Last week I responded to an op-ed written by Jason Steinhauer, who in recent years has been a passionate advocate for encouraging academic historians and others to embrace the role of History Communicator. Steinhauer recently assumed leadership at the Albert Lepage Center for History in the Public Interest at Villanova University. As I understand it, Steinhauer wants departments to teach and for those already in the field to learn how to effectively engage the general public and share their knowledge through social media and other platforms.
In my response to Steinhauer’s op-ed I took issue with the assumption that academic historians and other professionals need to assume the role of gatekeeper based on their areas of expertise and credentials. The problem is that social media precludes the existence of anything resembling gatekeepers.
That is not to say that I don’t believe that academic historians should not embrace opportunities to share their knowledge of history with the general public through social media. They should and, of course, they are doing just that, but historians need to come to terms with the fact that they do not occupy a privileged place among the cacophony of voices that make up the Internet.
From what I have seen thus far it looks like Steinhauer is focused on the communication of historical knowledge with the general public. As important as this is, however, I want to suggest that academic historians can also play a role in communicating the process behind the books, articles, and essays. Most people have very little understanding of how professional historians carry out their research or that there is a process or set of skills at all.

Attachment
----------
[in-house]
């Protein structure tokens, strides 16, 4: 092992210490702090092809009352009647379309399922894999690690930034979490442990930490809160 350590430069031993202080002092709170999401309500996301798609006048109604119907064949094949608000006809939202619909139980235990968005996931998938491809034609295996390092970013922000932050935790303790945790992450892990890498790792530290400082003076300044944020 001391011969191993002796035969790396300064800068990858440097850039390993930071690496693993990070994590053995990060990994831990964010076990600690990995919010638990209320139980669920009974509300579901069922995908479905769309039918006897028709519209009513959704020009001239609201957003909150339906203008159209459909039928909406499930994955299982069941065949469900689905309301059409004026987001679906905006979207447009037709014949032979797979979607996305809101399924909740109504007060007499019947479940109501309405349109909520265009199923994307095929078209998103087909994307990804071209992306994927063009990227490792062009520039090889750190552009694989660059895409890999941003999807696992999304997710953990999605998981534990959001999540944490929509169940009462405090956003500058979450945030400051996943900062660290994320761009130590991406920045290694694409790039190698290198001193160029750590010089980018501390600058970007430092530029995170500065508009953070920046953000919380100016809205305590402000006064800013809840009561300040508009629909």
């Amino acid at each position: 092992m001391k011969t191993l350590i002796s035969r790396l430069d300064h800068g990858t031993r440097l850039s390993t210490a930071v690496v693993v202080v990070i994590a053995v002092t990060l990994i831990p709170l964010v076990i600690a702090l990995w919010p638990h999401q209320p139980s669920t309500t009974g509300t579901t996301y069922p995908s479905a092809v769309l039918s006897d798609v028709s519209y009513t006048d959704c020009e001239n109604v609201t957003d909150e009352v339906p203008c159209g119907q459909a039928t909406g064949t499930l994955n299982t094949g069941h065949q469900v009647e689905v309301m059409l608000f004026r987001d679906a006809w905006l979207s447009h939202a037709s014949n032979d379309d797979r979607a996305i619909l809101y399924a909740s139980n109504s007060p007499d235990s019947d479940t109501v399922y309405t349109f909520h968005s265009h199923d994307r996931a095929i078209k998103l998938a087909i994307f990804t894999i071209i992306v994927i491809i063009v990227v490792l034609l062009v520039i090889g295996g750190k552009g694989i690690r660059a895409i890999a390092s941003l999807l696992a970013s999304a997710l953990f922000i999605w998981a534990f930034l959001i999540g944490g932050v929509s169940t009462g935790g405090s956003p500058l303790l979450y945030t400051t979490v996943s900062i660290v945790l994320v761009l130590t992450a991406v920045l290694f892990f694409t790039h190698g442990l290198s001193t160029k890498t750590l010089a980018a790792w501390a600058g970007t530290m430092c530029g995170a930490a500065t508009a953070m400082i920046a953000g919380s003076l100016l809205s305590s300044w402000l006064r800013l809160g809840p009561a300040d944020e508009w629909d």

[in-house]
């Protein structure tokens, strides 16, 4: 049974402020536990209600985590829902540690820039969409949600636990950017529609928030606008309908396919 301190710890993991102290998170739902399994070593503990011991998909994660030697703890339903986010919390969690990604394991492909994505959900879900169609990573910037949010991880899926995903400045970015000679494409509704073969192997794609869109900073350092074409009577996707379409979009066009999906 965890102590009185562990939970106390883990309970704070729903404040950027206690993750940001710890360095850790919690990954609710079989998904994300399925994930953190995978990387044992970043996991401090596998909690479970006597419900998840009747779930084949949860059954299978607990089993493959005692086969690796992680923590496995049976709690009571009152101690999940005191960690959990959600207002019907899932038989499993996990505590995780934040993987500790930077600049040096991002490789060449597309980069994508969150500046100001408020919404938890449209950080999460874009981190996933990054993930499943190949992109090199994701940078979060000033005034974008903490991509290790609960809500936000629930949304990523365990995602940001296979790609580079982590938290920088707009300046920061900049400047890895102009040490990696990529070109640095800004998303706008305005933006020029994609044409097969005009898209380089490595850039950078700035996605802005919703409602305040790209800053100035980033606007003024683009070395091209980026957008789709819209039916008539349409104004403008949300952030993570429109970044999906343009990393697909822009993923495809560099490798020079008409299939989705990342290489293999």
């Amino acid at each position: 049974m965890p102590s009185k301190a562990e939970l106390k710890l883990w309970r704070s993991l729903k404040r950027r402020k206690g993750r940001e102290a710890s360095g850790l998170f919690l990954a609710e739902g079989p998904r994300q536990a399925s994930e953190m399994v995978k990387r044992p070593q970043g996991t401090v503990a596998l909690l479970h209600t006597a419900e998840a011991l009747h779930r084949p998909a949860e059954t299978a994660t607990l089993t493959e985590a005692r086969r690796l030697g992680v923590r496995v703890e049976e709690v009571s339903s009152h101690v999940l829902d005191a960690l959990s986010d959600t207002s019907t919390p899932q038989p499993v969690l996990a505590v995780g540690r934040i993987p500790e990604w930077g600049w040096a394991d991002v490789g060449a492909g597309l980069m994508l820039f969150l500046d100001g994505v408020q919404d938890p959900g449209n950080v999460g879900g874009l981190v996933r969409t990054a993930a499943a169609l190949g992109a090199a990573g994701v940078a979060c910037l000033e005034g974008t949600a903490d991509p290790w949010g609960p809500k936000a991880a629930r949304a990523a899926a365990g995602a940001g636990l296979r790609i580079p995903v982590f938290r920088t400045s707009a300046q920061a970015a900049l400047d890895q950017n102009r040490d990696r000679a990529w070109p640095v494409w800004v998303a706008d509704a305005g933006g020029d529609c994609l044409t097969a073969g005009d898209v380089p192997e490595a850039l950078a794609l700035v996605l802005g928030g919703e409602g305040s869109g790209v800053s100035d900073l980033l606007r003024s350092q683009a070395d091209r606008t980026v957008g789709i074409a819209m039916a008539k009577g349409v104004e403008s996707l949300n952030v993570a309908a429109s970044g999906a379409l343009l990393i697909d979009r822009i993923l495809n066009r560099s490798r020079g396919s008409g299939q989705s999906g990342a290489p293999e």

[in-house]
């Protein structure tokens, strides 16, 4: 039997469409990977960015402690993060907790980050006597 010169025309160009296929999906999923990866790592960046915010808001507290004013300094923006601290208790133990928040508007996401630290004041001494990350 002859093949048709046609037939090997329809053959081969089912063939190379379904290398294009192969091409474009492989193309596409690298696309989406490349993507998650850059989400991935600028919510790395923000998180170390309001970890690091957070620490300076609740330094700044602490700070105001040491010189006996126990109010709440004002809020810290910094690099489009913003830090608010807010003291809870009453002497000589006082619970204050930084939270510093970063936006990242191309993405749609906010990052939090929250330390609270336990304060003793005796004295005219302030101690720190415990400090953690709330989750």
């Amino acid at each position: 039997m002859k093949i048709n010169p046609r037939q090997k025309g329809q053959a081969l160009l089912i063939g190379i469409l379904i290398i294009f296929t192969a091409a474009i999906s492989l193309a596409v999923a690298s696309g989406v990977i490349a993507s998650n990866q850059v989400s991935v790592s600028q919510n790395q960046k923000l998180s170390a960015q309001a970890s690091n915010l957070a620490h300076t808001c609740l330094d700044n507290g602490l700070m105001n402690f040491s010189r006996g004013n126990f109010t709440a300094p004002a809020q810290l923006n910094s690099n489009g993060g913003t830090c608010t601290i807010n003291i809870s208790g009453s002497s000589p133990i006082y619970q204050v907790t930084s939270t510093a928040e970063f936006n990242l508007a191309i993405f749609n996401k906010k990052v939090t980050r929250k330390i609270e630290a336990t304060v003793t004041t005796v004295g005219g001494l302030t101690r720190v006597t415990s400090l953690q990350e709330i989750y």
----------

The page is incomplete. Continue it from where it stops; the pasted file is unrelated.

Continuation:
History Communicators can leverage social media not simply to describe the process that goes into writing history, but by encouraging their audience to take part themselves. I was reminded of this last night in response to a Facebook update that focused on my ongoing book project about the myth of the Black Confederate soldier and the history of Confederate camp slaves. I spent the day thinking about why Confederate officers outfitted their slaves in military uniforms. Historical research and writing is driven by questions. Questions often evolve as evidence is collected, but historians are often faced with multiple and competing interpretations of the available evidence. You see this emerge almost immediately in this thread.
One of the nice things about introducing the process of researching and writing history on social media is that it brings together people from very different backgrounds, who can offer a wide range of perspective to the question at hand and all on a level playing field.
Questions quickly lead to new questions, which in turn lead to suggestions to look outside the discipline all together for additional perspective. New evidence comes to light from individuals, who may not be focused directly on the subject at hand. Most importantly, the thread reveals that doing history is often a collaborative effort. The perspective of any one historian is always limited and can always benefit from outside assistance.
The black Confederate narrative is one of the most pervasive myths found on the Internet today. It is a narrative that is highly politicized and it is one that sends people of varying beliefs scurrying for their respective camps. What I would like to see as part of an agenda for History Communicators is an emphasis on peeling back the layers to expose some of the mechanics of the process and some of the challenges involved.
- How do historians formulate and revise their questions?
- How can different types of evidence be interpreted?
- What do you do in the face of multiple and competing interpretations of a given source or artifact?
…and so on.
I could easily write short essay or op-ed about the subject to educate the public, which I have done, but there is also something of value in trying to defuse a controversial subject like this by posing what appears to be a simple question that quickly reveals an underlying complexity.